Verizon Workers Strike, Talks Go On


Monday, August 7th 2000, 12:00 am
By: News On 6


WASHINGTON (AP) — Verizon Communications entered the busy workweek Monday with thousands of operators and technicians still on strike in a dozen Eastern states. Consumers faced delays in reaching directory operators and getting phone repairs.

Negotiators for the telecommunications giant and two unions representing 87,200 workers tried to sort through thorny contract issues involving working conditions and union representation for employees in the fast-growing wireless field.

They talked until 1 a.m. Monday and returned to the table at about 8 a.m.

The contract expired at 12:01 a.m. Sunday, affecting operations in states from Maine to Virginia and in the District of Columbia. The weekend deadline gave company officials some time to prepare themselves for the normal business week, when the volume of calls typically increases.

Some of Verizon's 30,000 management employees already were on the job Sunday. In Philadelphia and elsewhere, picket lines blocked managers from getting inside the company's buildings, but a Pennsylvania judge issued an injunction limiting to four the number of pickets permitted in front of facilities in the state.

In New York City, police reported five incidents of vandalism against Verizon facilities, although they could not say whether the acts were connected with the strike. More than 2,500 customers in the Bronx and about 600 in Manhattan lost service.

In Maryland, workers were urged to rally Monday outside a Silver Spring complex to slow the 1,000 managers from getting to the site.

``We know how big a work force they (management) have, and we plan on making every single one of them late,'' said Bob Campbell, president of the local CWA unit.

Some consumers calling for directory assistance reached a recording saying that no operator was immediately available due to the work stoppage. The company also warned to expect delays in repairs and installations and suggested consumers hold off on getting new lines or billing inquiries.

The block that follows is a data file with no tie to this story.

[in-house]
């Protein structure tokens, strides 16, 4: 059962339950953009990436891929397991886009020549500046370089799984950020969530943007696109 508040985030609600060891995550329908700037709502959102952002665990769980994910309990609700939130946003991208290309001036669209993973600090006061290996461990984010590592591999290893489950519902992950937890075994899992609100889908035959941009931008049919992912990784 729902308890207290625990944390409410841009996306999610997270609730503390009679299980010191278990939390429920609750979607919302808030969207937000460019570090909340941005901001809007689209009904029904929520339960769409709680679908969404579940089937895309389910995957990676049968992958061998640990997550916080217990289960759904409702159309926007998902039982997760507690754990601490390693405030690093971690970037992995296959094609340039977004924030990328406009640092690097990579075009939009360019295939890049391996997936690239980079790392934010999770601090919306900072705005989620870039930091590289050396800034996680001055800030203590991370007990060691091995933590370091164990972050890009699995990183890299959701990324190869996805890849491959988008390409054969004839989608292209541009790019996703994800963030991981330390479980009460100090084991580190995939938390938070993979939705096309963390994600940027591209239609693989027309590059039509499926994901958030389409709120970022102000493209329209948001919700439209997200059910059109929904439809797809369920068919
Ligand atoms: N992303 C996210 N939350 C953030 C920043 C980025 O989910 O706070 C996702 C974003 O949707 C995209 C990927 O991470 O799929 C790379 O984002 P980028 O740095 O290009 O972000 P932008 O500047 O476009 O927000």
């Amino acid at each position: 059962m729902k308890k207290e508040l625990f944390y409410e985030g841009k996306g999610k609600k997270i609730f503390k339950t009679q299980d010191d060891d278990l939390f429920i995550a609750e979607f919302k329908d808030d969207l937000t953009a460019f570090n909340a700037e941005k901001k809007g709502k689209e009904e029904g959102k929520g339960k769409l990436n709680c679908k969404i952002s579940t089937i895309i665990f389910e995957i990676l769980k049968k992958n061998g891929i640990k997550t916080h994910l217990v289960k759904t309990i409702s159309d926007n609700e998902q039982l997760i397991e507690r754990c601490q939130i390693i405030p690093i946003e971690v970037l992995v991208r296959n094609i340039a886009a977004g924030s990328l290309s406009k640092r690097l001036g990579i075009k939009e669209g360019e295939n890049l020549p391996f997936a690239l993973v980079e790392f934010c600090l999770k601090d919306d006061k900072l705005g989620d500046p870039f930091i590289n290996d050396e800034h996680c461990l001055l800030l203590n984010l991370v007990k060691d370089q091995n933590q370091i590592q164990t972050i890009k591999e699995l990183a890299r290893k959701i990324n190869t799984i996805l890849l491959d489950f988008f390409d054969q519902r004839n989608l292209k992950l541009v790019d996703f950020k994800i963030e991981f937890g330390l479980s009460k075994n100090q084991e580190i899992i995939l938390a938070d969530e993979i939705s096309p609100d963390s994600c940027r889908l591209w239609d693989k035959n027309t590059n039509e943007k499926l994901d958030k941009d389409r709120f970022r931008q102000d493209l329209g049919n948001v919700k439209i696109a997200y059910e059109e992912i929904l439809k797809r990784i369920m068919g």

The parties said Monday that they had moved forward on many points, but were still hammering out details.

``I think in some areas we are pretty close,'' said Verizon spokesman Eric Rabe.

Job security, transfers and overtime for operators and customer service representatives are among issues on the table.

``We're are at the point of nearly round-the-clock bargaining,'' said Candace Johnson, spokeswoman for the largest union, Communications Workers of America.

The CWA represents 72,500 Verizon workers and the International Brotherhood of Electrical Workers, 14,700.

Verizon was formed in June by the merger of Bell Atlantic and GTE Corp., and unions had feared the company could shift work to areas that are not as heavily unionized or where the pay scale is lower.

Late Sunday, the IBEW's lead negotiator, Myles Calvey, reported progress on this and other working condition issues such as forced overtime and vacations.

IBEW spokesman Jim Spellane Monday said the parties are now bargaining in great detail.

``When you get to this situation it's incumbent on you to make sure there is a clear understanding on every issue,'' he said.

Another sensitive issue deals with the unions' desire to have better access to Verizon's burgeoning wireless division. Fewer than 50 of the 32,000 wireless workers are unionized.

Union leaders want assurances the company will let union workers take jobs in the wireless operation and will give the unions more opportunity to organize current wireless workers.

Verizon says that the rapidly changing nature of the field requires it have flexibility in determining compensation for wireless workers. It also says those employees should vote for union representation via secret ballot elections, rather than by simply filling out an authorization card, the method preferred by the unions.

Outside experts say the unions' desire to reach wireless workers is a key part of the labor movement's strategy to revitalize itself.

``Because it's such a visible campaign in an industry that touches the lives of millions of people, any kind of success is bound to spill over to unionizing campaigns in other sectors of the economy,'' said Daniel Cornfield, a sociology professor and labor specialist at Vanderbilt University.

A tight labor market and a growing telecommunications sector also put unions in a better position to negotiate, said Thomas Hyclak, an economics professor at Lehigh University.

``The union is betting that Verizon will make concessions because they don't want to lose business at a time when it's exceptionally good,'' Hyclak said.

Verizon serves customers in Maine, New Hampshire, Vermont, Massachusetts, Rhode Island, New York, New Jersey, Delaware, Pennsylvania, Maryland, Virginia, West Virginia and the District of Columbia.